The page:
Such changes through the Courts are not in Singapore’s interests, Minister Shanmugam said. Our societal fabric will fray.

Parliament is better suited to resolve difficult societal issues

In Parliament, there can be consultation, discussion, and debate, Minister Shanmugam said. Considerations going well beyond the law can be taken into account, whereas Courts can only consider legal issues. Consensus can be forged, in Parliament, to bridge divergent viewpoints.

Open-ended resolutions are possible, instead of binary, win-lose outcomes, he added.

“Parliament has a duty to deal squarely with laws which are unconstitutional. If Parliament abdicates its duty and does not do what it has to do, then the Courts may have to do what they don’t want to do.,” said Mr Shanmugam.

Singapore's interests

Minister Shanmugam said, “If we want to act in the best interests of Singapore, then we have to move on this, given the legal analysis.”

In the United States, Court decisions on such issues have seriously affected the fabric of society, divided the society and unleashed partisan views on both sides of the divide.

If we have that in Singapore, our societal fabric will fray, Minister Shanmugam said.

“If the Government and Parliament do not take responsibility and instead stand by and do nothing, then litigation could change our societal norms very quickly.”

sgmatters.com if the government does nothing litigation could change societal norms very quickly says shanmugam if the government does nothing litigation could change societal norms very quickly says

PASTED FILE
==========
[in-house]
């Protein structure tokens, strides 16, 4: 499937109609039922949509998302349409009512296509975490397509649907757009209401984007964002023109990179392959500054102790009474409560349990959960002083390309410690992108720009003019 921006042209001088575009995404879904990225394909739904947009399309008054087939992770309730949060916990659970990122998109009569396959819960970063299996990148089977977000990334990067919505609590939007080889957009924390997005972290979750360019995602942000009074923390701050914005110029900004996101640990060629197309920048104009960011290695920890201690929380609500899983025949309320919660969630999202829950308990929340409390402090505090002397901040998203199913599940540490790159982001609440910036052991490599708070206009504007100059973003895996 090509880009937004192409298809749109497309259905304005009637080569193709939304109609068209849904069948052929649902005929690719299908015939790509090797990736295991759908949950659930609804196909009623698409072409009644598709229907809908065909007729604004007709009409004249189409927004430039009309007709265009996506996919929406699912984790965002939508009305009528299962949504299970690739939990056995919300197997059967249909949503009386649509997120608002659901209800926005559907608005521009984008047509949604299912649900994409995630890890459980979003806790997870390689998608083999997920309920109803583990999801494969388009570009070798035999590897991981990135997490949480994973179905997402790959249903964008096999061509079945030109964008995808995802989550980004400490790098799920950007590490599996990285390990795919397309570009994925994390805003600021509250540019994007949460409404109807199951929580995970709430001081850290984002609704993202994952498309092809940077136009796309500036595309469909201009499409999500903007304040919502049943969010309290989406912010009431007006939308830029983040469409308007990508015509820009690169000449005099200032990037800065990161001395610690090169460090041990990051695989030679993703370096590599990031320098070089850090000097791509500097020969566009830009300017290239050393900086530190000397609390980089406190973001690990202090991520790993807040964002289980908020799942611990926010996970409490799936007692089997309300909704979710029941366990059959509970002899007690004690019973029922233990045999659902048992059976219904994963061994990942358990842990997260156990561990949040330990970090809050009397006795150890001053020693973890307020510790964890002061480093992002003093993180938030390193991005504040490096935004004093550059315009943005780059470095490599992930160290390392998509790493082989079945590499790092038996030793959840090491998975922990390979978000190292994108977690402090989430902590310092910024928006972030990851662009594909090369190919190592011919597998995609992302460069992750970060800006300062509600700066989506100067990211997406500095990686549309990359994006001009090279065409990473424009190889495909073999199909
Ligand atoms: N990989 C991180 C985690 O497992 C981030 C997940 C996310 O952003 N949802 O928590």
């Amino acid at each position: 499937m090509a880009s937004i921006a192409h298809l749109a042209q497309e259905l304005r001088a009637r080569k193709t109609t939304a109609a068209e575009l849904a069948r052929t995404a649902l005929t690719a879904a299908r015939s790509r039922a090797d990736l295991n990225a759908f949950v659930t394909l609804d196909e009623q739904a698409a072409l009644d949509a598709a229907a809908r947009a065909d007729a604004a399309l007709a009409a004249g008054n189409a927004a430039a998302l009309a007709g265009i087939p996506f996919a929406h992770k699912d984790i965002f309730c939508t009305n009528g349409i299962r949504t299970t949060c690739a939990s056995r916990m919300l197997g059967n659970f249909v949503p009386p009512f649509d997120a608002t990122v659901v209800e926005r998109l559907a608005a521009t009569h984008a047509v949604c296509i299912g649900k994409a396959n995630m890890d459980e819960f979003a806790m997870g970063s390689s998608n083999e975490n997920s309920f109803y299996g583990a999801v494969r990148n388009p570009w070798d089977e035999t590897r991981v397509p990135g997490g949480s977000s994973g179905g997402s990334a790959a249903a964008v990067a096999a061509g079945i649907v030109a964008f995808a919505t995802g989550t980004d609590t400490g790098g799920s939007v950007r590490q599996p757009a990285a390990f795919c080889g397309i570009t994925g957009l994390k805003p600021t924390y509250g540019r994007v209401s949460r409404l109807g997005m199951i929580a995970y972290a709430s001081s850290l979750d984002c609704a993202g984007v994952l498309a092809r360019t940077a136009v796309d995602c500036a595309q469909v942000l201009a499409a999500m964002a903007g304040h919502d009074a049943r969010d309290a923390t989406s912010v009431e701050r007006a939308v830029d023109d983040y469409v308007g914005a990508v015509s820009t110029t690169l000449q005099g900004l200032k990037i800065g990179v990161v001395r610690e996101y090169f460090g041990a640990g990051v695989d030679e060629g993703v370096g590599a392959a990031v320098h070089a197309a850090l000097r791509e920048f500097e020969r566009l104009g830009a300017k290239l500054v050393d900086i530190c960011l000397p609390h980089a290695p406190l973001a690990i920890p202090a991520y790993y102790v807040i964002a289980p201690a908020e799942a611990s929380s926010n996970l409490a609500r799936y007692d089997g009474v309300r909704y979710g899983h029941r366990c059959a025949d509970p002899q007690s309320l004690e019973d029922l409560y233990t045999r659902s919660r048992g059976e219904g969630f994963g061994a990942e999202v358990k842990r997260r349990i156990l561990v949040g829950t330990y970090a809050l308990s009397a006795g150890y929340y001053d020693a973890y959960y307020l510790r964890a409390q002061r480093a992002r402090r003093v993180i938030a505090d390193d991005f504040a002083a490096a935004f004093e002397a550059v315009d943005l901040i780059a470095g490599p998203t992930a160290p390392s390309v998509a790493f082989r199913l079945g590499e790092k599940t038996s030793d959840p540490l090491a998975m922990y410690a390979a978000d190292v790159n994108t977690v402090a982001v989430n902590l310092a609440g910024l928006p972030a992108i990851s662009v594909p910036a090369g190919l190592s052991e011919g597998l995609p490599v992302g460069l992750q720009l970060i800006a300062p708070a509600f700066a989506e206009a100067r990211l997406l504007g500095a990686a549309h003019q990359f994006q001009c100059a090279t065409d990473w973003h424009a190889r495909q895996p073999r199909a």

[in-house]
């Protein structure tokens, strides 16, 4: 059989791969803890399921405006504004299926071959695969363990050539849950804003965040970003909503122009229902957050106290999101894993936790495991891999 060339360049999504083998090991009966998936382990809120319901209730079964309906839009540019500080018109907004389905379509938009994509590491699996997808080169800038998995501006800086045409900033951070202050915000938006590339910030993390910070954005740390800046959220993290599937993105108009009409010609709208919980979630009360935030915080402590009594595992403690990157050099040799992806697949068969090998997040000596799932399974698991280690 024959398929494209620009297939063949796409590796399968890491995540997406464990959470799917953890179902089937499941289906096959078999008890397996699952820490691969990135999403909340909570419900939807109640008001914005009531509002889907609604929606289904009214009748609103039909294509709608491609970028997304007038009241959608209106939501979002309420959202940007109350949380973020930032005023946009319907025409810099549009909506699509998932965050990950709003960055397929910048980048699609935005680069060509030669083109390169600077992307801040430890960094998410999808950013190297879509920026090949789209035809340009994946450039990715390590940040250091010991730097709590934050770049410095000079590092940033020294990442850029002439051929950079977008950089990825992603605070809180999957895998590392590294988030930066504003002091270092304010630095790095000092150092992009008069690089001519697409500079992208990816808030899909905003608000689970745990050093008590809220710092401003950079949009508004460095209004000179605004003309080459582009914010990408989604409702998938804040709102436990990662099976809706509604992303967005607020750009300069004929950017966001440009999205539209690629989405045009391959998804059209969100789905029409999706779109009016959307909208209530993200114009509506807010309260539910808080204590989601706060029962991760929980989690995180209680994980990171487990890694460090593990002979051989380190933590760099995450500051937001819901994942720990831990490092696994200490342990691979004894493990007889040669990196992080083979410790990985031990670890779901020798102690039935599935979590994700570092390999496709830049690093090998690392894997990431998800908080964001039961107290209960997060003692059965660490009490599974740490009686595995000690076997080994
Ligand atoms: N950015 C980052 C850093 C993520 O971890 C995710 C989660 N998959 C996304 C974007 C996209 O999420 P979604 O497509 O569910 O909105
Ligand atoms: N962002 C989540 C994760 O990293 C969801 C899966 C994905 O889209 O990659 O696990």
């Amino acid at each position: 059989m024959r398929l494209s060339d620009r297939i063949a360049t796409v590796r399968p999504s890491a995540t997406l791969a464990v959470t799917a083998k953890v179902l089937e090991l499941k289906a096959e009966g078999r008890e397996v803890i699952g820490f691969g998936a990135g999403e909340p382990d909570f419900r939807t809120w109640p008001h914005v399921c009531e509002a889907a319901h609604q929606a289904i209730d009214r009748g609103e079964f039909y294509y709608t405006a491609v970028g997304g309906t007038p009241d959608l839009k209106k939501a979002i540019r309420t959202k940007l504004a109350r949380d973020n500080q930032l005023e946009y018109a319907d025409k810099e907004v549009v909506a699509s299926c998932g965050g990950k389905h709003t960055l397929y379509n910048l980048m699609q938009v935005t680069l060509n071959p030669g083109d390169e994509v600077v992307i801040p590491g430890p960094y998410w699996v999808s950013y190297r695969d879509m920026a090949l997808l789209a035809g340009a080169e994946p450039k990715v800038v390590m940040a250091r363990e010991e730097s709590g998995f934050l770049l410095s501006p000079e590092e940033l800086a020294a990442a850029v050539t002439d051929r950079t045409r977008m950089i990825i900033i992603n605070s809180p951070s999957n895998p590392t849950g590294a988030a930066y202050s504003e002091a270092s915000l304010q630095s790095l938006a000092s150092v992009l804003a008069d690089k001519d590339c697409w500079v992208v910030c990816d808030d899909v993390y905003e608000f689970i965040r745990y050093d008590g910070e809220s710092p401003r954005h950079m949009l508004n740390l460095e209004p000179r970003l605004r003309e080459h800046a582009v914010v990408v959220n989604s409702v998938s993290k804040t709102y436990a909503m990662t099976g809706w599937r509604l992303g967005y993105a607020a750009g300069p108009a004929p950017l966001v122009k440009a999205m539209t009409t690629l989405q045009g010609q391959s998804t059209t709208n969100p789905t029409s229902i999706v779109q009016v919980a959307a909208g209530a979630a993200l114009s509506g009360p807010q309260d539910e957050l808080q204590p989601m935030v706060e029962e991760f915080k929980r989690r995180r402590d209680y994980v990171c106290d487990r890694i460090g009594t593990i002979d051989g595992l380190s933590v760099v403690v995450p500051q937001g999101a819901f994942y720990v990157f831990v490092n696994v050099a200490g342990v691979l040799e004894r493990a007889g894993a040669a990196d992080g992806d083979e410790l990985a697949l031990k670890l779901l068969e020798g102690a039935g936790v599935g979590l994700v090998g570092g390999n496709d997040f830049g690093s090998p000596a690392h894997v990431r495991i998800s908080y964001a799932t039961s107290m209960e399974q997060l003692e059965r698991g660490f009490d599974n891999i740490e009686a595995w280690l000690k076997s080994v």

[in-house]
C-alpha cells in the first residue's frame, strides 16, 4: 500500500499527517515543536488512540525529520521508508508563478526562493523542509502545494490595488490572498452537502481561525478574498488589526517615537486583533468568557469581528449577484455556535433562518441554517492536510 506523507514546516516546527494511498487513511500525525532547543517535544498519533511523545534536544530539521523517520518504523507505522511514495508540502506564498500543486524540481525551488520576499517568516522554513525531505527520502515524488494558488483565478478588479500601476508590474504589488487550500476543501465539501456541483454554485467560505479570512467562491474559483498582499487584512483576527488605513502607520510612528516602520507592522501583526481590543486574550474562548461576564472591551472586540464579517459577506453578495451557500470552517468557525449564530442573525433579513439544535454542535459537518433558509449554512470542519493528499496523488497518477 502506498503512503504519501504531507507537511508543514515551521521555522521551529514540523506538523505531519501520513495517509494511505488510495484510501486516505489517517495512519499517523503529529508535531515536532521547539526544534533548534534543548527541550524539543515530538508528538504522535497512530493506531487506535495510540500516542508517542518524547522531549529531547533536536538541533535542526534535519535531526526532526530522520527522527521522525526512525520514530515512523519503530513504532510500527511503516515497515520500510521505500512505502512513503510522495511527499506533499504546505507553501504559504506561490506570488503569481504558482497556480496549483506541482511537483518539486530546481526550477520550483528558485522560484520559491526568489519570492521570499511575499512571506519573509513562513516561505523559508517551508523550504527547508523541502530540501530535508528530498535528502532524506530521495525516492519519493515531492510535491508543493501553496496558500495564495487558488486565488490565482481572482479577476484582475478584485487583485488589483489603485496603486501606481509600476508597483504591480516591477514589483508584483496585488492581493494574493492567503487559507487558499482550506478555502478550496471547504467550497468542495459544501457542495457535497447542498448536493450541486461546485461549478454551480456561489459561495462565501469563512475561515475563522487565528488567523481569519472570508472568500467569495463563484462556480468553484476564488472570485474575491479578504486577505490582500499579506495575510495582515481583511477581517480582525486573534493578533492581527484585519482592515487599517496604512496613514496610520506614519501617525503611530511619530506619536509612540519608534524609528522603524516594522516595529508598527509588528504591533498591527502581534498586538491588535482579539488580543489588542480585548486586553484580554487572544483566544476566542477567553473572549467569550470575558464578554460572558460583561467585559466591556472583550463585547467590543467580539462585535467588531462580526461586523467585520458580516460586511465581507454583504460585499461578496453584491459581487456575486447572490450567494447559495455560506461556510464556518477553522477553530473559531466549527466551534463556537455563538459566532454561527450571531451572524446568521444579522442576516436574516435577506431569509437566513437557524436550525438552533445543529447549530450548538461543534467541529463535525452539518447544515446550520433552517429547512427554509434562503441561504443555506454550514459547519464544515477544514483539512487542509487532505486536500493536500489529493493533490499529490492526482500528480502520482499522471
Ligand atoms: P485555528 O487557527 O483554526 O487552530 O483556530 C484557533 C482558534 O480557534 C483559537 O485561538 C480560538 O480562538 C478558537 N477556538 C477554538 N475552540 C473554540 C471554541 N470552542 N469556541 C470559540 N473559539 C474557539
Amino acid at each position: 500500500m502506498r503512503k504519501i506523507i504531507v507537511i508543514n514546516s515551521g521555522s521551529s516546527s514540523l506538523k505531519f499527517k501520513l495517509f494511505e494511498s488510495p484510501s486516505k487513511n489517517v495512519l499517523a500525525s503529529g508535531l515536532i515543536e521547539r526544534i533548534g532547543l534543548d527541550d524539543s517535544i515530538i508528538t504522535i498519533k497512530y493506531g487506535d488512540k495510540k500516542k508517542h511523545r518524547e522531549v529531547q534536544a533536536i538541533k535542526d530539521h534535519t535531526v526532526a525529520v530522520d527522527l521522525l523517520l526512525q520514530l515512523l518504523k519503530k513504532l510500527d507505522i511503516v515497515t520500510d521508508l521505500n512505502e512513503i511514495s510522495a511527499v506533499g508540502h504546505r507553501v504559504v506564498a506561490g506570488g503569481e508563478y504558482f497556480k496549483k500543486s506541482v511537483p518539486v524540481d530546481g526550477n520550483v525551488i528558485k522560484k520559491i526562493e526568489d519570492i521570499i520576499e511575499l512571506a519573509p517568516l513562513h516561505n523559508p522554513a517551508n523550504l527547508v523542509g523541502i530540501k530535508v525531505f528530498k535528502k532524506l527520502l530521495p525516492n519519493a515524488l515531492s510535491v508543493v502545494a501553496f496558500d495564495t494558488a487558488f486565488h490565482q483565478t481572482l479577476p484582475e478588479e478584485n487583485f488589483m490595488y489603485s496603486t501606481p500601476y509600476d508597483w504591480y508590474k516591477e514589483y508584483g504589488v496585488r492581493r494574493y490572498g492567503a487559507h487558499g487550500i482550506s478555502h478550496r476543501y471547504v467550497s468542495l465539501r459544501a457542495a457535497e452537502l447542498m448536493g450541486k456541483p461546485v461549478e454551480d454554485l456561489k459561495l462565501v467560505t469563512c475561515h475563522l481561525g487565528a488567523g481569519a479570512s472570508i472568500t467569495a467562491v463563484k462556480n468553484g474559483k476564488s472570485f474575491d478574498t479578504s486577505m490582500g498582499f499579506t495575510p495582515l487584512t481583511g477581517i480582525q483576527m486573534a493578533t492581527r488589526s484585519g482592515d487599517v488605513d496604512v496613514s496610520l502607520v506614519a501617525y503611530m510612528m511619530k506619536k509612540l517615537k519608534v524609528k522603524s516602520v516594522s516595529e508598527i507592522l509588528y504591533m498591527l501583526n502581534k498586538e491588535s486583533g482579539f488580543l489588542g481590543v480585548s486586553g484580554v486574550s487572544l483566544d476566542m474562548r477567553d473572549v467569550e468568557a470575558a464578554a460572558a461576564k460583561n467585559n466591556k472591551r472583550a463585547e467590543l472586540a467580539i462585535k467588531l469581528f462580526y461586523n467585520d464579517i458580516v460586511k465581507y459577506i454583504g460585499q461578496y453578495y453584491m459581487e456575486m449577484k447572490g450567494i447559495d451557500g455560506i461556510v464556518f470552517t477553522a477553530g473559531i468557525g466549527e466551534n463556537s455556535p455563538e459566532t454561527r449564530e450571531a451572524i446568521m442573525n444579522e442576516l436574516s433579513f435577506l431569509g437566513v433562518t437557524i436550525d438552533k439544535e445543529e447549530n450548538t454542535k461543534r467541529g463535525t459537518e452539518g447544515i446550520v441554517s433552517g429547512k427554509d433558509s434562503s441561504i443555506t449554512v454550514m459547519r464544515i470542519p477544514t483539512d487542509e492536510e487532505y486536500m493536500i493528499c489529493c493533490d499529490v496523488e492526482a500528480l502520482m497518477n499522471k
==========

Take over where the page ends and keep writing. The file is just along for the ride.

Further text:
2 reasons to repeal 377A

Minister Shanmugam gave 2 reasons for proposing the repeal of Section 377A.

The first reason:

We should do so because there are no public order issues that are raised from such conduct, so it should not remain criminal.

What will remain criminalised, even if Section 377A is repealed is non-consensual sexual assault by males against other males. This remains a serious offence. Sexual acts committed by males against young persons remain a serious offence regardless of consent. Sexual acts between two males committed in public that offends public decency will remain an offence.

To those who feel that even though there are no public order issues, there are other reasons for keeping the law, Minister Shanmugam asked them to consider the second reason – the legal consequences.

The second reason:

This second reason is not a matter of conscience. It is a policy question. “It requires each of us to think carefully, and apply our minds,” he said.

It is a matter of considering the consequences for Singapore, given that there is a clear legal risk that Section 377A could be struck down.

We must think carefully and apply our minds to the consequential legal risks to the heterosexual family, housing, education and various other policies.

Knowing all these risks and refusing to take a position or be clear in how we will deal with it, is avoiding our responsibilities as MPs... It is easier politically, but it is also worse for Singapore and Singaporeans. To put it bluntly, that will be an abdication of duty. And it would be cynical if we, as MPs, did that. Because we would be putting political capital over doing what is good for Singaporeans

sgmatters.com if the government does nothing litigation could change societal norms very quickly says shanmugam if the government does nothing litigation could change societal norms very quickly says